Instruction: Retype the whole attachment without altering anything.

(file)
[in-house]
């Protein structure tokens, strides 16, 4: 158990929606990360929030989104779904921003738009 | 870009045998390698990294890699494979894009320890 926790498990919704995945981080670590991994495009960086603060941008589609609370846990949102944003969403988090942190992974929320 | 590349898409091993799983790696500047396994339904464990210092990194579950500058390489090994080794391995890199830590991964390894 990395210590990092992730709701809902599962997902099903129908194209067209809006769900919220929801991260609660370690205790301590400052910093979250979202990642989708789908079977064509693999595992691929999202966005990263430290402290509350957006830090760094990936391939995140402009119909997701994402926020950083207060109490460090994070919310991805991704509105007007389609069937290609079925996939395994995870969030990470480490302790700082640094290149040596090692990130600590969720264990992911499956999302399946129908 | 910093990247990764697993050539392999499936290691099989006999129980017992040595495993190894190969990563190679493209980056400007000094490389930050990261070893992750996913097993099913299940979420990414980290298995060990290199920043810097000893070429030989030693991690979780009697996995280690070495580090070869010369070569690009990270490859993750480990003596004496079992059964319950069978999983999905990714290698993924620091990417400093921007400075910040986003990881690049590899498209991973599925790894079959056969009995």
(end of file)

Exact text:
[in-house]
């Protein structure tokens, strides 16, 4: 158990929606990360929030989104779904921003738009 | 870009045998390698990294890699494979894009320890 926790498990919704995945981080670590991994495009960086603060941008589609609370846990949102944003969403988090942190992974929320 | 590349898409091993799983790696500047396994339904464990210092990194579950500058390489090994080794391995890199830590991964390894 990395210590990092992730709701809902599962997902099903129908194209067209809006769900919220929801991260609660370690205790301590400052910093979250979202990642989708789908079977064509693999595992691929999202966005990263430290402290509350957006830090760094990936391939995140402009119909997701994402926020950083207060109490460090994070919310991805991704509105007007389609069937290609079925996939395994995870969030990470480490302790700082640094290149040596090692990130600590969720264990992911499956999302399946129908 | 910093990247990764697993050539392999499936290691099989006999129980017992040595495993190894190969990563190679493209980056400007000094490389930050990261070893992750996913097993099913299940979420990414980290298995060990290199920043810097000893070429030989030693991690979780009697996995280690070495580090070869010369070569690009990270490859993750480990003596004496079992059964319950069978999983999905990714290698993924620091990417400093921007400075910040986003990881690049590899498209991973599925790894079959056969009995």